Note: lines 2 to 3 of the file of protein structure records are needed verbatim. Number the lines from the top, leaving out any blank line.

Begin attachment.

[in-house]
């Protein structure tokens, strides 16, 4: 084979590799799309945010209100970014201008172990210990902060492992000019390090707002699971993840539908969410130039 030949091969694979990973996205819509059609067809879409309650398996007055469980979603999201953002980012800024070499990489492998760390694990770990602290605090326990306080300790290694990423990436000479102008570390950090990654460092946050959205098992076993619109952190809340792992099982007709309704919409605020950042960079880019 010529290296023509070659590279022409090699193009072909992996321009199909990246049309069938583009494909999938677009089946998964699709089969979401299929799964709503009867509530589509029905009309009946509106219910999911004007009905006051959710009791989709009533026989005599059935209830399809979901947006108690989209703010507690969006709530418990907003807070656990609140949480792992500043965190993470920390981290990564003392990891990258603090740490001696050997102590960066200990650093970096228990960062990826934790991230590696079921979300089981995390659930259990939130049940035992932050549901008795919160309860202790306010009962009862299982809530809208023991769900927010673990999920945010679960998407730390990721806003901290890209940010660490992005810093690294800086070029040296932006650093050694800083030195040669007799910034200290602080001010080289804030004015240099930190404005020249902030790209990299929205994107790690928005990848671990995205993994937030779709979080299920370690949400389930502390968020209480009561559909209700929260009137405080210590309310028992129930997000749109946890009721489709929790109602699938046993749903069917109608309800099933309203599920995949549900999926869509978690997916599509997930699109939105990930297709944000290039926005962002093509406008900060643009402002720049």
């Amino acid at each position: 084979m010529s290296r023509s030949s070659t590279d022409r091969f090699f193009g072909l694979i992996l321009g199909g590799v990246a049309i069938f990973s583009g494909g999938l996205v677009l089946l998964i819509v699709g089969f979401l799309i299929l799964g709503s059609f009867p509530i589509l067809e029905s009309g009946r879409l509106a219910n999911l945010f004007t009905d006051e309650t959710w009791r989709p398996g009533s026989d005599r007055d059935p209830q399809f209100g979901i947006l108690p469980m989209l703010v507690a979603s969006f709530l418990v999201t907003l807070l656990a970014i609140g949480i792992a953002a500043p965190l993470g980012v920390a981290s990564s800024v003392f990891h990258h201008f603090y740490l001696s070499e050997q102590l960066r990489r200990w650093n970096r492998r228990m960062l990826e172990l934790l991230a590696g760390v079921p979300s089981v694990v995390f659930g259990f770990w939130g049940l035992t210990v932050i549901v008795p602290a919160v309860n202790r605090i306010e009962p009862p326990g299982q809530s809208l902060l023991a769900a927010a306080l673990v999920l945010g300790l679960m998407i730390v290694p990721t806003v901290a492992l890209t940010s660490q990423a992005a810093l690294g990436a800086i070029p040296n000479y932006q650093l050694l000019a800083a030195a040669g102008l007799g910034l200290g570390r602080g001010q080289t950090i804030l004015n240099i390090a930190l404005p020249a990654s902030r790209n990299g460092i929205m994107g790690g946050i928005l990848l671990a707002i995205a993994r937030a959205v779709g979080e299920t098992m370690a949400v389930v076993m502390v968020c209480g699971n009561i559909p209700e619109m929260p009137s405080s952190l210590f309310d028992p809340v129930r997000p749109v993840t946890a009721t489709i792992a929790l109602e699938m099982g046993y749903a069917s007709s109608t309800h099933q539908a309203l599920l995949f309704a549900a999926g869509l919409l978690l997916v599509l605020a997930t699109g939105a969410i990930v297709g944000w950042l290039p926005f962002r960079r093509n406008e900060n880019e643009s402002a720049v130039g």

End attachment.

């Protein structure tokens, strides 16, 4: 084979590799799309945010209100970014201008172990210990902060492992000019390090707002699971993840539908969410130039 030949091969694979990973996205819509059609067809879409309650398996007055469980979603999201953002980012800024070499990489492998760390694990770990602290605090326990306080300790290694990423990436000479102008570390950090990654460092946050959205098992076993619109952190809340792992099982007709309704919409605020950042960079880019 010529290296023509070659590279022409090699193009072909992996321009199909990246049309069938583009494909999938677009089946998964699709089969979401299929799964709503009867509530589509029905009309009946509106219910999911004007009905006051959710009791989709009533026989005599059935209830399809979901947006108690989209703010507690969006709530418990907003807070656990609140949480792992500043965190993470920390981290990564003392990891990258603090740490001696050997102590960066200990650093970096228990960062990826934790991230590696079921979300089981995390659930259990939130049940035992932050549901008795919160309860202790306010009962009862299982809530809208023991769900927010673990999920945010679960998407730390990721806003901290890209940010660490992005810093690294800086070029040296932006650093050694800083030195040669007799910034200290602080001010080289804030004015240099930190404005020249902030790209990299929205994107790690928005990848671990995205993994937030779709979080299920370690949400389930502390968020209480009561559909209700929260009137405080210590309310028992129930997000749109946890009721489709929790109602699938046993749903069917109608309800099933309203599920995949549900999926869509978690997916599509997930699109939105990930297709944000290039926005962002093509406008900060643009402002720049």
């Amino acid at each position: 084979m010529s290296r023509s030949s070659t590279d022409r091969f090699f193009g072909l694979i992996l321009g199909g590799v990246a049309i069938f990973s583009g494909g999938l996205v677009l089946l998964i819509v699709g089969f979401l799309i299929l799964g709503s059609f009867p509530i589509l067809e029905s009309g009946r879409l509106a219910n999911l945010f004007t009905d006051e309650t959710w009791r989709p398996g009533s026989d005599r007055d059935p209830q399809f209100g979901i947006l108690p469980m989209l703010v507690a979603s969006f709530l418990v999201t907003l807070l656990a970014i609140g949480i792992a953002a500043p965190l993470g980012v920390a981290s990564s800024v003392f990891h990258h201008f603090y740490l001696s070499e050997q102590l960066r990489r200990w650093n970096r492998r228990m960062l990826e172990l934790l991230a590696g760390v079921p979300s089981v694990v995390f659930g259990f770990w939130g049940l035992t210990v932050i549901v008795p602290a919160v309860n202790r605090i306010e009962p009862p326990g299982q809530s809208l902060l023991a769900a927010a306080l673990v999920l945010g300790l679960m998407i730390v290694p990721t806003v901290a492992l890209t940010s660490q990423a992005a810093l690294g990436a800086i070029p040296n000479y932006q650093l050694l000019a800083a030195a040669g102008l007799g910034l200290g570390r602080g001010q080289t950090i804030l004015n240099i390090a930190l404005p020249a990654s902030r790209n990299g460092i929205m994107g790690g946050i928005l990848l671990a707002i995205a993994r937030a959205v779709g979080e299920t098992m370690a949400v389930v076993m502390v968020c209480g699971n009561i559909p209700e619109m929260p009137s405080s952190l210590f309310d028992p809340v129930r997000p749109v993840t946890a009721t489709i792992a929790l109602e699938m099982g046993y749903a069917s007709s109608t309800h099933q539908a309203l599920l995949f309704a549900a999926g869509l919409l978690l997916v599509l605020a997930t699109g939105a969410i990930v297709g944000w950042l290039p926005f962002r960079r093509n406008e900060n880019e643009s402002a720049v130039g």